Timothy (Tim) Webb passed away on November 16, 2015 at the age of 86 years, in Melbourne, Australia.
Timothy’s birthplace was Lancing, as his father Alan, was a Master at the College and the family lived nearby. The proximity of Shoreham Airport just below the College was to have a profound impact on Timothy, who was frequently berated for missing cricket ‘catches’ because he had been distracted by planes flying in and out of the Airport. His lifelong fascination with planes began here.
Tim’s Lancing education was interrupted by a three-year stint in Australia when his father took up a position at King’s School Parramatta in Sydney. This was quite a cultural shock for the family, and Tim and his younger brother, David, suffered some serious ribbing by their Aussie classmates! The family returned to England in 1944 after a four-month long sea voyage with the convoy of ships only partially avoiding torpedo attacks by submarines. It was a vivid memory for Tim. After finishing at Lancing he did national service with the RAF in 1947, serving in the UK and Germany as an aircraft mechanic. He attended College in London and gained his Diploma in Aeronautical Engineering in 1952 and later worked with Flight Refuelling in its design office. Tim met his wife Irene (‘Mickie’) who was a nurse at Salisbury and they married in 1954. In 1959, they emigrated to Melbourne, Australia, with their two older children, Caroline and Stephen. Their third child, Michael, was born there. Due to trade union remonstrations about migrants taking local jobs, a promised position in aeronautical engineering was rescinded. So Tim did door-to-door sales until landing a position with the Shell Petroleum Company where he worked for 22 years as an Area Representative and later a Dealer Training Officer. Whilst working with Shell, Tim also designed a road-safety board game for children (METCON), which was awarded the Toy of the Year (indoor games) in 1978. Tim established a very successful business to market METCON and other road safety games. The business continued to support Tim and his family for nearly 20 years, and enabled Tim to take early retirement from the Shell Company in 1981. Timothy had a keen interest in community service, and was an active member of the Jaycees (Junior Chamber International), serving as a local chapter Chairman, and was made a JCI Senator. He served as Chairman of a regional Road Safety Council, and Vice-Chairman of a local driver training school. His love of aviation continued through the years, and in the 1990s following a visit to the UK, he did extensive research to complete a History of Shoreham Airport, launching the first of two books in 1996. This was a considerable feat as he now lived 12,000 miles away! In 2002 Tim retired (again!) and moved with his wife to a retirement village, but maintained his active community involvement. His wife passed in 2011. In 2014 after a bad fall, he moved to the village hostel. Tim still kept up an interest in the gardens surrounding his room and lounge area at the hostel, albeit directing family members in planting and pruning from his armchair. His sharp wit was ever lurking, and if the topic of planes was raised he was master of information and detail! He struggled with his lack of capacity to get about after another bad fall, but he loved to chat – life, politics, family, etc. If visitors came to the hostel to entertain, with music for instance, he was always concerned that nobody was arranged to make a little speech at the end of the presentation – and he would dutifully come to the fore with appropriate words. He was always the gentleman. Tim passed peacefully at the hostel in November. He is survived by his three children and his four grandchildren and partners. He will be sadly missed but we know he has far better things to be doing. We now ponder the delights of a former aeronautical engineer being in Heaven and contemplating the possibilities!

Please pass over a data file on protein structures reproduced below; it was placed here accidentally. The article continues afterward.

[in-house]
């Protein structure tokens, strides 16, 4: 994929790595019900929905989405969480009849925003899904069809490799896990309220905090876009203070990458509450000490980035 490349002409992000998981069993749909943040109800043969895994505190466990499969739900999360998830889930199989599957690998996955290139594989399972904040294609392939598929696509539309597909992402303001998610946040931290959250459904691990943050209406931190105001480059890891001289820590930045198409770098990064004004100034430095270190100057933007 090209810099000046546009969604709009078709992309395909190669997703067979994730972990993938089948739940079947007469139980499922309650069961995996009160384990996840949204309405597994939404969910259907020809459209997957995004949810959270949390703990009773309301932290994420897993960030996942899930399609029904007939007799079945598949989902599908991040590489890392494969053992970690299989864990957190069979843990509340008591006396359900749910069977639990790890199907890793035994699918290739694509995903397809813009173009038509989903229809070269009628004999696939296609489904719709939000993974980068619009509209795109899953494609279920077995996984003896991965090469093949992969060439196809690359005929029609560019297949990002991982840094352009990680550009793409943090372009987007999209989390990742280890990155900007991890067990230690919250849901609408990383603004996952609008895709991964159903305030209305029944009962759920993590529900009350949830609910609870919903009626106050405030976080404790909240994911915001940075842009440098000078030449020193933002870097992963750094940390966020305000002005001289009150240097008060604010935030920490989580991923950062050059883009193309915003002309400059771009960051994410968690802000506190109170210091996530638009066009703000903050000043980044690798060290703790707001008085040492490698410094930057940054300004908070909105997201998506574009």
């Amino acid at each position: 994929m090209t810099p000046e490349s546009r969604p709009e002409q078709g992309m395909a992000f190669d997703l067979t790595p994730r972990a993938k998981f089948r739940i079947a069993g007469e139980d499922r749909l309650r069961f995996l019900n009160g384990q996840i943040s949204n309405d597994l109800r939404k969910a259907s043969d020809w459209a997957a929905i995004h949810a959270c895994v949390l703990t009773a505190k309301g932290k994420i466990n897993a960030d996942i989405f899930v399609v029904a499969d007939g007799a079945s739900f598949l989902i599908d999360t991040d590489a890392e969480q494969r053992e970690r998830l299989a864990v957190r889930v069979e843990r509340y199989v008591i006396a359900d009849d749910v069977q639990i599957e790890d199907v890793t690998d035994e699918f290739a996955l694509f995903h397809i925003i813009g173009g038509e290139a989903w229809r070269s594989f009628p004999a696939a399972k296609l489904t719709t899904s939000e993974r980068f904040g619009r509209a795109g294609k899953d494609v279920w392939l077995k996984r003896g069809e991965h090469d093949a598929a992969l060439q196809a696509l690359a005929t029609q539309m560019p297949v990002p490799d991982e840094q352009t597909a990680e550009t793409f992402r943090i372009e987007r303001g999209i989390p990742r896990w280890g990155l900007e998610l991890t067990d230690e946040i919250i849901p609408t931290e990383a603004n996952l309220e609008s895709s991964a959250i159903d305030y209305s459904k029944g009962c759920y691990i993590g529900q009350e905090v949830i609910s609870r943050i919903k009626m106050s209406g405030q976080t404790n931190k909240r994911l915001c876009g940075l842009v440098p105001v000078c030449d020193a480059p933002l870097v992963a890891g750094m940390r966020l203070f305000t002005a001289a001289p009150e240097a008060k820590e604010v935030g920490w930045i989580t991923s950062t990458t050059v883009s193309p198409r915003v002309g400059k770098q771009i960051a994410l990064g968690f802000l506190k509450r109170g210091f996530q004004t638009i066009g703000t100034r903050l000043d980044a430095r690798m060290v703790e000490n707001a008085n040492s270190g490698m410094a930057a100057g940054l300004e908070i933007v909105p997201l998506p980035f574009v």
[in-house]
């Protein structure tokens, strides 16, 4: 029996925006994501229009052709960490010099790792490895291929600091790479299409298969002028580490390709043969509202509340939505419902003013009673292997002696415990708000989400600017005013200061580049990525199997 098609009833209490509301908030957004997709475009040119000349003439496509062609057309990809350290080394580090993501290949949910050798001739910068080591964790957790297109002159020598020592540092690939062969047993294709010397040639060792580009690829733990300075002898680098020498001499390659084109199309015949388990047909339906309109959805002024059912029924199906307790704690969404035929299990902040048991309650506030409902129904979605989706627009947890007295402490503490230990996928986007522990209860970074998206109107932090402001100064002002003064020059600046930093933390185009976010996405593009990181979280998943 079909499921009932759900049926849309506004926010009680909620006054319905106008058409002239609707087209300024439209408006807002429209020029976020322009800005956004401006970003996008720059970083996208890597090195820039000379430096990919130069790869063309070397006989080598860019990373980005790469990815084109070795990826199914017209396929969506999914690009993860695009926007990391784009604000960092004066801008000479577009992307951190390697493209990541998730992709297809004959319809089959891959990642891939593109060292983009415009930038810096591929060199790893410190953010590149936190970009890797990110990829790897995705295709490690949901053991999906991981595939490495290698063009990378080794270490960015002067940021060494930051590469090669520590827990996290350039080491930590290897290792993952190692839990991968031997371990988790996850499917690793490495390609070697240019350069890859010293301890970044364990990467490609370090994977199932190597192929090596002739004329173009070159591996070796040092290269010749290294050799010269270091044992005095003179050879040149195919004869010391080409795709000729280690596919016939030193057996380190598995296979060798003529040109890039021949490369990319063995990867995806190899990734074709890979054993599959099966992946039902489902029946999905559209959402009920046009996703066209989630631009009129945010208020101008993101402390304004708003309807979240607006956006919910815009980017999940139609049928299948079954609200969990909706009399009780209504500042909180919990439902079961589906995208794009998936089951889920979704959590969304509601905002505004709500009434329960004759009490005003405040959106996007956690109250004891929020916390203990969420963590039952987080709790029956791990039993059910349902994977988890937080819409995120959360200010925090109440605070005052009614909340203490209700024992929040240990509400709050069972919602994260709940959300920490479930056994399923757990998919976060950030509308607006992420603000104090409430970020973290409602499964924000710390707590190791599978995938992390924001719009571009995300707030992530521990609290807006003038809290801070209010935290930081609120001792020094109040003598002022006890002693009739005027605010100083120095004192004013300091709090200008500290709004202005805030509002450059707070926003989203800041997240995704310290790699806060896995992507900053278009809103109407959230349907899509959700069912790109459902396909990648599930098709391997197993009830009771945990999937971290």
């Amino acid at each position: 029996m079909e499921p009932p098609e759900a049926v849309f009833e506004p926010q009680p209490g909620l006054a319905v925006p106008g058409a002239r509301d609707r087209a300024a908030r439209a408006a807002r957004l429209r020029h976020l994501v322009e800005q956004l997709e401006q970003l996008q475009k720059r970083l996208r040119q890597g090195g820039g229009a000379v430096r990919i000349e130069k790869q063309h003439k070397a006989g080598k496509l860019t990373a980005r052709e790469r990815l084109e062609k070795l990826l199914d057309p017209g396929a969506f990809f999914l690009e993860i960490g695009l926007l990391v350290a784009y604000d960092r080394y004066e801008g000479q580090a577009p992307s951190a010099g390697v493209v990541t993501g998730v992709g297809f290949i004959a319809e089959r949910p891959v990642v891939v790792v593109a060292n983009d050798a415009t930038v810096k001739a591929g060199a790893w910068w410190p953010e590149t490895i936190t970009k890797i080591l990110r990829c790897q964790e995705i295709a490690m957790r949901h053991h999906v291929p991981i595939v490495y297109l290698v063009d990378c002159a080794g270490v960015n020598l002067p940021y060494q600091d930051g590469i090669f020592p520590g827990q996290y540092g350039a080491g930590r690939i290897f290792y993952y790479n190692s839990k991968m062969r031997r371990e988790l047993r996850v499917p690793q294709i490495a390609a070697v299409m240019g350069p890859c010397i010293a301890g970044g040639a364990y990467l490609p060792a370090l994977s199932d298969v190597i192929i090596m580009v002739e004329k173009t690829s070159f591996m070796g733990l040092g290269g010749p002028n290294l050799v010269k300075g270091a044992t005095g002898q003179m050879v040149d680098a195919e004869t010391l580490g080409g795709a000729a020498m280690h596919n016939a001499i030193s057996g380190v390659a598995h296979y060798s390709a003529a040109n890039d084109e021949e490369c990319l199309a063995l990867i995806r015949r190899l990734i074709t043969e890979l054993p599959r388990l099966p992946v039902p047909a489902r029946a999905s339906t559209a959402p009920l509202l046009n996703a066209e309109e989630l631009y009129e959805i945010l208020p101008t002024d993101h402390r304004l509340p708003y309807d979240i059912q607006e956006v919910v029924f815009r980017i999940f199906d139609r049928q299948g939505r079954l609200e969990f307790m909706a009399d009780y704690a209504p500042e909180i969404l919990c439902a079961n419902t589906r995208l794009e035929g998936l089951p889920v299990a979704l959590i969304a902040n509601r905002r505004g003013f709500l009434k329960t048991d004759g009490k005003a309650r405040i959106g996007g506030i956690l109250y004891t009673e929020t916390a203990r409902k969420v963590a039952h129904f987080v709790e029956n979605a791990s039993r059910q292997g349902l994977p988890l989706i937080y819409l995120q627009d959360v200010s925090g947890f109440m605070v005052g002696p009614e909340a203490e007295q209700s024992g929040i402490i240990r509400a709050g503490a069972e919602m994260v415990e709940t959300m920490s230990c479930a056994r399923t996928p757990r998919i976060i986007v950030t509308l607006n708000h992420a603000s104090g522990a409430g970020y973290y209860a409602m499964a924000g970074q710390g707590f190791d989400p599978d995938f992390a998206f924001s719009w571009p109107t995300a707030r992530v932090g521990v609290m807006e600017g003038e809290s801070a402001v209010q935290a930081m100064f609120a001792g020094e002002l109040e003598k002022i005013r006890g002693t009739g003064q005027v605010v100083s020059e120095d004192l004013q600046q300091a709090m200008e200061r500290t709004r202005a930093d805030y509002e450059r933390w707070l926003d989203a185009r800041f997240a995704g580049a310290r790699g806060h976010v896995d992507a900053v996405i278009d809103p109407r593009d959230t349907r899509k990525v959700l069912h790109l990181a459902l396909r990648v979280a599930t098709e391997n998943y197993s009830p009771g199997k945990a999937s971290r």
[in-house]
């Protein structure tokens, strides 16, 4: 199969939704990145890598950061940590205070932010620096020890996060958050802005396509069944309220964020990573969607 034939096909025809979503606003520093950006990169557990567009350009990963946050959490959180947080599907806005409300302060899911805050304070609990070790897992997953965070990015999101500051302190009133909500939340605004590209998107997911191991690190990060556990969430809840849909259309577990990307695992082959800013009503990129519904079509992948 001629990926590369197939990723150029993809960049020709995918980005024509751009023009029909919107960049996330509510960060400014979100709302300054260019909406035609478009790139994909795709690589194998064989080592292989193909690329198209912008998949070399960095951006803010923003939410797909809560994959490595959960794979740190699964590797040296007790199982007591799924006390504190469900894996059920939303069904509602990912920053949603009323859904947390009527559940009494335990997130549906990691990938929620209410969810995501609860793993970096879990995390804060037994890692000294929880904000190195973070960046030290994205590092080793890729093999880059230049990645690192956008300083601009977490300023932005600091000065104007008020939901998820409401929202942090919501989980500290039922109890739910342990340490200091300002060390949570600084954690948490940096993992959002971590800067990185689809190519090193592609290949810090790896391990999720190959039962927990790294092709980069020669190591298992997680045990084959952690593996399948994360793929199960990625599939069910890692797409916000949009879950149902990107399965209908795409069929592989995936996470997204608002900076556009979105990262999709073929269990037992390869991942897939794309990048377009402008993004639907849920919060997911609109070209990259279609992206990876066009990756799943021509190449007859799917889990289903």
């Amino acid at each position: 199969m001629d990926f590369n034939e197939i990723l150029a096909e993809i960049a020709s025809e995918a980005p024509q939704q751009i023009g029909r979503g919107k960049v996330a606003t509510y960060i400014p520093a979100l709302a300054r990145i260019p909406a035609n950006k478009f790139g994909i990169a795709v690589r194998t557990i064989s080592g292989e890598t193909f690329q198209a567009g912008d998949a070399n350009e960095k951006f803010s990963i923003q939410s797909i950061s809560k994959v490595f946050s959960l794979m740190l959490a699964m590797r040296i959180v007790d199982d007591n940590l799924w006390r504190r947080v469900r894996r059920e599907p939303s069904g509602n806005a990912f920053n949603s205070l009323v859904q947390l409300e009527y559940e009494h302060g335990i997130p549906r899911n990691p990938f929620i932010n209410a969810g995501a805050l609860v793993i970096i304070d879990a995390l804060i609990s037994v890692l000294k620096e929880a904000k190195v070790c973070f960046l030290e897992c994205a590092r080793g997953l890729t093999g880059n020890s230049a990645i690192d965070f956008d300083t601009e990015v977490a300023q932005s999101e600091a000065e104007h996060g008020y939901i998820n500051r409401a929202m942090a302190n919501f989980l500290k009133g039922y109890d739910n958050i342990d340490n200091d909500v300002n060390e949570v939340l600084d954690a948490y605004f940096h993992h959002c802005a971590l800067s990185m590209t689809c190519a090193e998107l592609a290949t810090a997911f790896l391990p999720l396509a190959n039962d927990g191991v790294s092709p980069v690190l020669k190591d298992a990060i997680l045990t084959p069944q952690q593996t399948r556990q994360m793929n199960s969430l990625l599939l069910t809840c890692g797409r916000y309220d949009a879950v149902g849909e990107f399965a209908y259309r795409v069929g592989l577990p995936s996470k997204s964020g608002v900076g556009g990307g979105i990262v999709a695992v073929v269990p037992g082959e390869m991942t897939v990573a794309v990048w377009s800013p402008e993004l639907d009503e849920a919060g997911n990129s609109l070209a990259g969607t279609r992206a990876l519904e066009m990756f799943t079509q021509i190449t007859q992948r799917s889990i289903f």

Submitted by: Caroline Hands (nee Webb)